Cup magic casts its spell at last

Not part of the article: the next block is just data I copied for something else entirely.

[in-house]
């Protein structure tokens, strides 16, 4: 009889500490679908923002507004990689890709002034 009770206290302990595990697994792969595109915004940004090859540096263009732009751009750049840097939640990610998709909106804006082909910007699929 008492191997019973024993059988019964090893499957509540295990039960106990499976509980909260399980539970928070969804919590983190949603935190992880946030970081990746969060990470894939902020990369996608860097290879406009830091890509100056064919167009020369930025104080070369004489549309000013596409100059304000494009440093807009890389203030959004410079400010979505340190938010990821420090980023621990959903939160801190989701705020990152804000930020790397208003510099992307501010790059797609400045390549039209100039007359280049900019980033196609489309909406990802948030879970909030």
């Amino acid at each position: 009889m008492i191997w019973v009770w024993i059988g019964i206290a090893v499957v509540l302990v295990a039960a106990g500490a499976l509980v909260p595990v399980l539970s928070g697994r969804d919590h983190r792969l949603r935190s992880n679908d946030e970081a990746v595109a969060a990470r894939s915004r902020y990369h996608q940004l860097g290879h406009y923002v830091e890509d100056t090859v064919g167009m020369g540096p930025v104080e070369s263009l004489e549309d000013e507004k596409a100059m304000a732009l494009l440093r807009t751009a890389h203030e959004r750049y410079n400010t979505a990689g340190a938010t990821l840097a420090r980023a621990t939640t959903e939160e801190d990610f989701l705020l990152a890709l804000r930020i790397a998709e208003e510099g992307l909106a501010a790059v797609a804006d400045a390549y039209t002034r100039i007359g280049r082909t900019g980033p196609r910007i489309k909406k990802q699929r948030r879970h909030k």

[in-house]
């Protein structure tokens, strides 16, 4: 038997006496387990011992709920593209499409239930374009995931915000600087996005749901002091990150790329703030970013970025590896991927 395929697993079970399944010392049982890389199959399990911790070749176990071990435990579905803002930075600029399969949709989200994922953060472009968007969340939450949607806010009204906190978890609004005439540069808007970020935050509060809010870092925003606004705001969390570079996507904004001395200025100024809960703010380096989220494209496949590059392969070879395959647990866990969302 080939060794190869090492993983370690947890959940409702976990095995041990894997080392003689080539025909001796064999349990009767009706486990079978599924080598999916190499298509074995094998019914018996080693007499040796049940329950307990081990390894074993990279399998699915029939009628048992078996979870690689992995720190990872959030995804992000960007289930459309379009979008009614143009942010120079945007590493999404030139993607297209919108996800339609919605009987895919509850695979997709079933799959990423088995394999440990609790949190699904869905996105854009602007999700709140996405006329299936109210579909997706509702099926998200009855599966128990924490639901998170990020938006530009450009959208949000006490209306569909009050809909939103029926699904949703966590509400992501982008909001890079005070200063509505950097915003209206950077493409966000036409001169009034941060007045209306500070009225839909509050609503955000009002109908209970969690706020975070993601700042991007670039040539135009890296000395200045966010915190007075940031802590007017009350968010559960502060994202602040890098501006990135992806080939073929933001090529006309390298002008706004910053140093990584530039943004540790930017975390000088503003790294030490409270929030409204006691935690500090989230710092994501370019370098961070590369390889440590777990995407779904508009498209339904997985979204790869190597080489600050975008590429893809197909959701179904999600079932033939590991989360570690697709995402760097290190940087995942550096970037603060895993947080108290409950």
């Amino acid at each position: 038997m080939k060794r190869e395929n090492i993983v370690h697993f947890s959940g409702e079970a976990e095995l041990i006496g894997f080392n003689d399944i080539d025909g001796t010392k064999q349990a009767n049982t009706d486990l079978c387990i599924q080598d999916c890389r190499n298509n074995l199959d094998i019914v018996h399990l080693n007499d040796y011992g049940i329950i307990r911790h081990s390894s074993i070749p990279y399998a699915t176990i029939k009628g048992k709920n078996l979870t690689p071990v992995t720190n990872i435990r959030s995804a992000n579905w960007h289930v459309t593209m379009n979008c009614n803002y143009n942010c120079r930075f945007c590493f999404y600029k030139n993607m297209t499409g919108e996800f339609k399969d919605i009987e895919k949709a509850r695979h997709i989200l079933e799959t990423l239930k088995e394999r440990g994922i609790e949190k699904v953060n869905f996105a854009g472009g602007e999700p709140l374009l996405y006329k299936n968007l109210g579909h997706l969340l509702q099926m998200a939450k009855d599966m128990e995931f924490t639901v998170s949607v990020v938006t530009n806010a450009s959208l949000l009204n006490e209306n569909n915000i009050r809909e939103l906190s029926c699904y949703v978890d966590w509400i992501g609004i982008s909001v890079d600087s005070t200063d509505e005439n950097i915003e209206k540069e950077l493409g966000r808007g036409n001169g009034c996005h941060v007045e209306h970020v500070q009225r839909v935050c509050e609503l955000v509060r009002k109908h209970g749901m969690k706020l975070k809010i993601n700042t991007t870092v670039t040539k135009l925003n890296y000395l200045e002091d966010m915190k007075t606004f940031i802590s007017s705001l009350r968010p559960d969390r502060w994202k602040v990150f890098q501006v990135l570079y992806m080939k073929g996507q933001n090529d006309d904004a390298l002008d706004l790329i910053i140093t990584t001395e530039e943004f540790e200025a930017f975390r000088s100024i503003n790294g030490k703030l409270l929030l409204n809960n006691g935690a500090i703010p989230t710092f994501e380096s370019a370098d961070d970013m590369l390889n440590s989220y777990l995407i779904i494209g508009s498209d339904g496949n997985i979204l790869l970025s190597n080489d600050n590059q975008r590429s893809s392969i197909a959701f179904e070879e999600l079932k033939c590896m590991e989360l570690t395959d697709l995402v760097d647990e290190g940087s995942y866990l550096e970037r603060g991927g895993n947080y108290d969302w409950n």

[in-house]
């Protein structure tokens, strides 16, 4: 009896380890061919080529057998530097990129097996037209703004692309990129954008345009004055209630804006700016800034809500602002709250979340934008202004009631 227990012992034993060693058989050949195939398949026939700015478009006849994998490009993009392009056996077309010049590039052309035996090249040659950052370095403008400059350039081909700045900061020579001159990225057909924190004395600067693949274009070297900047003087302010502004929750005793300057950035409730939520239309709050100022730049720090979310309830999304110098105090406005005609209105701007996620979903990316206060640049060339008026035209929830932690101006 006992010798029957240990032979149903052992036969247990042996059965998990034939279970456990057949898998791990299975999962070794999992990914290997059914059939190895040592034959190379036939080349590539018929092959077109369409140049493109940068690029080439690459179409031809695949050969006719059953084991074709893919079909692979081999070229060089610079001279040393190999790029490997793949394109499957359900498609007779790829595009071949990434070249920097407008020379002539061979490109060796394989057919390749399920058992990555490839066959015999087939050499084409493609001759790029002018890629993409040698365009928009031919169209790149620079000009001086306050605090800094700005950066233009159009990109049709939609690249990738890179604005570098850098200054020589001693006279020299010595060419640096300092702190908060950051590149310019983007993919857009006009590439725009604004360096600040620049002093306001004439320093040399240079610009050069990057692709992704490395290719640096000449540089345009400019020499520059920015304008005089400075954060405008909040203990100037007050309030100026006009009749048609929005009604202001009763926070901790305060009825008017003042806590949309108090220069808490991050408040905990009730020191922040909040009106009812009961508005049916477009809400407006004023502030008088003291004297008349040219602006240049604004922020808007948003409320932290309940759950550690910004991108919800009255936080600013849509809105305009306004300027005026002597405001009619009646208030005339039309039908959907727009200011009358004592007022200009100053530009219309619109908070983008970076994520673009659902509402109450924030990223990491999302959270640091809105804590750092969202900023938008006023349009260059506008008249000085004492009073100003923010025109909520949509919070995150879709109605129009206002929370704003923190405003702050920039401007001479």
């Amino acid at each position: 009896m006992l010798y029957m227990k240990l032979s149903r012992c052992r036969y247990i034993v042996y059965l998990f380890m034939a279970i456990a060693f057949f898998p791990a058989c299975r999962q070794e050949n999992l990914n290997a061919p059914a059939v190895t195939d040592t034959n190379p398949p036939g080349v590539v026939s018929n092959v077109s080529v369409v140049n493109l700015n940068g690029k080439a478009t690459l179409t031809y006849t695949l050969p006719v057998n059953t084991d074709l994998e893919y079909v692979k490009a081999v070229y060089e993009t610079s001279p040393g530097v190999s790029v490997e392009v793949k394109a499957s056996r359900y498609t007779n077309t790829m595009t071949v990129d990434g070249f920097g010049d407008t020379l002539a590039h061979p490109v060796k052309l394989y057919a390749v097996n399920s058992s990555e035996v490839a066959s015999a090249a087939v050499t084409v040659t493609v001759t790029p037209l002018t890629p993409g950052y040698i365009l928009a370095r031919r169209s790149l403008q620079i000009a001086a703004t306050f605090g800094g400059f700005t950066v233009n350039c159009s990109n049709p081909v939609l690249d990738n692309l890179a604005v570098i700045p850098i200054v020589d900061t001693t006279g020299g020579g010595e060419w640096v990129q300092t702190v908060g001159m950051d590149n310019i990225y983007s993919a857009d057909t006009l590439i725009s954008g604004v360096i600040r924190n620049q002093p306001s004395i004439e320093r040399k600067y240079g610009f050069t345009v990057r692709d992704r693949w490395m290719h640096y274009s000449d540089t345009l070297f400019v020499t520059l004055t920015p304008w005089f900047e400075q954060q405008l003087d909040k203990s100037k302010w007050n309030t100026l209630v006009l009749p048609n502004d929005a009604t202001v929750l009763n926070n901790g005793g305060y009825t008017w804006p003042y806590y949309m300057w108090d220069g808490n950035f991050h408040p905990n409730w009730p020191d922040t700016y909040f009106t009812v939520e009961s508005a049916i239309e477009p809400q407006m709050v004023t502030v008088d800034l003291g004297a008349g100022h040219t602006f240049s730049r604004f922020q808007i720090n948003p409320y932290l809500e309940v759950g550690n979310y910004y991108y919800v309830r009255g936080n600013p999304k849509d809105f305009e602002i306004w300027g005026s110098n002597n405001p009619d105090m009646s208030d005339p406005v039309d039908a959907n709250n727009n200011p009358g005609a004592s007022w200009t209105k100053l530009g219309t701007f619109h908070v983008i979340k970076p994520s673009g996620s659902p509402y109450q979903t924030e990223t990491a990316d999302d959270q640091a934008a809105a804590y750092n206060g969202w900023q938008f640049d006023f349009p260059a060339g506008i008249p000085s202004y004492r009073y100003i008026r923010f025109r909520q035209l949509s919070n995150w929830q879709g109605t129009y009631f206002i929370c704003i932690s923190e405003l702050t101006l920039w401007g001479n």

As a Leeds fan, I'd always wondered what it meant by the 'magic of the cup'. One paltry semi-final appearance way back in 1987 - and that during my first year of following the club - had left me, and many others I'm sure, consigned to the feeling that only other clubs could experience that unparallelled joy of a cup triumph. Defeat in the second round last season to Histon (who are they again?) only served to compound that total feeling of rejection. That is until Sunday January 3, 2010 and a cold winter's day at Old Trafford. Leeds turned up in hope more than expectation - and why would they think any differently when their opponents were, in my opinion, the second best club side in the world, behind Barcelona. True, Fergie didn't pick his strongest XI, but even a line-up consisting of Wayne Rooney and Dimitar Berbatov should really have had enough about them to see off their League One opponents. OK, so the neutrals will say that Leeds put on a performance that belied their League One status, but anyone who witnessed their Carling Cup display against Liverpool earlier in the season knew a performance like that was comfortably in reach for Simon Grayson's side. I don't want to get into all the old cliches about Leeds having '11 warriors on the park' but the tigerish displays throughout - and particularly those of Jonny Howson, Neil Kilkenny and Patrick Kisnorbo - deserve all the plaudits coming their way today. Yes Leeds rode their luck, and I'm sure if the same game was played 10 times over, the Red Devils would win the next nine meetings. Rooney was clearly the hosts' best player by a country mile - and seeing him on a week-by-week basis makes me ever-more optimistic about England's chances this summer. But Wazza aside, there was only really Anderson - and Ferguson made a huge tactical mistake removing him instead of the overrun Darron Gibson - who can leave that game with their head held high. I doubt Wes Brown will face many harder games this season, with Jermaine Beckford's pace exploited perfectly by the Whites. But all these factors, enhanced by a decent dose of good luck, helped contribute to one of the finest days in the modern history of Leeds. Well, when you have waited approaching 30 years for a win at Old Trafford, you have to allow the Whites their time in the sun - especially when the storm clouds have long since lingered over our once-proud club. As for our old rivals over the Pennines, well, I can well believe reports that Ferguson delivered his famous hairdryer treatment following Sunday's defeat. But that's, partly, what makes him the successful manager that he has been and will continue to be. He doesn't take performances like that lightly. And, like it or loathe it, the success he has enjoyed during his 23-year stay makes him the best club manager the British game has ever seen. One defeat to Leeds does not change that. Another reason behind his huge success is his ruthlessness in bombing out players who just don't cut the mustard. So if you are Gary Neville or perhaps even Dimitar Berbatov, Danny Welbeck or Gabriel Obertan you have a right to be feeling twitchy right now. Either way, United will probably go on to win at least one trophy this term and give Ferguson another notch on his (still sturdy) bed post. OK, so back to reality and we all know that Leeds are not going to win the FA Cup this season. Nor are we likely to celebrate another triumph at Tottenham in the next round. (If our former favourite Aaron Lennon is fit, I can tell you now that it's 'game over' because our full-backs just don't have 50% of his pace at jogging speed.) But hopefully what we can take from this season, is promotion back into the second tier - with the win at Old Trafford serving as a huge confidence booster if nothing else. And on a weekend when all cup upsets went out of the window, well done to Grayson and co for at least giving the neutrals something to smile about and prove the magic of the cup does still exist.
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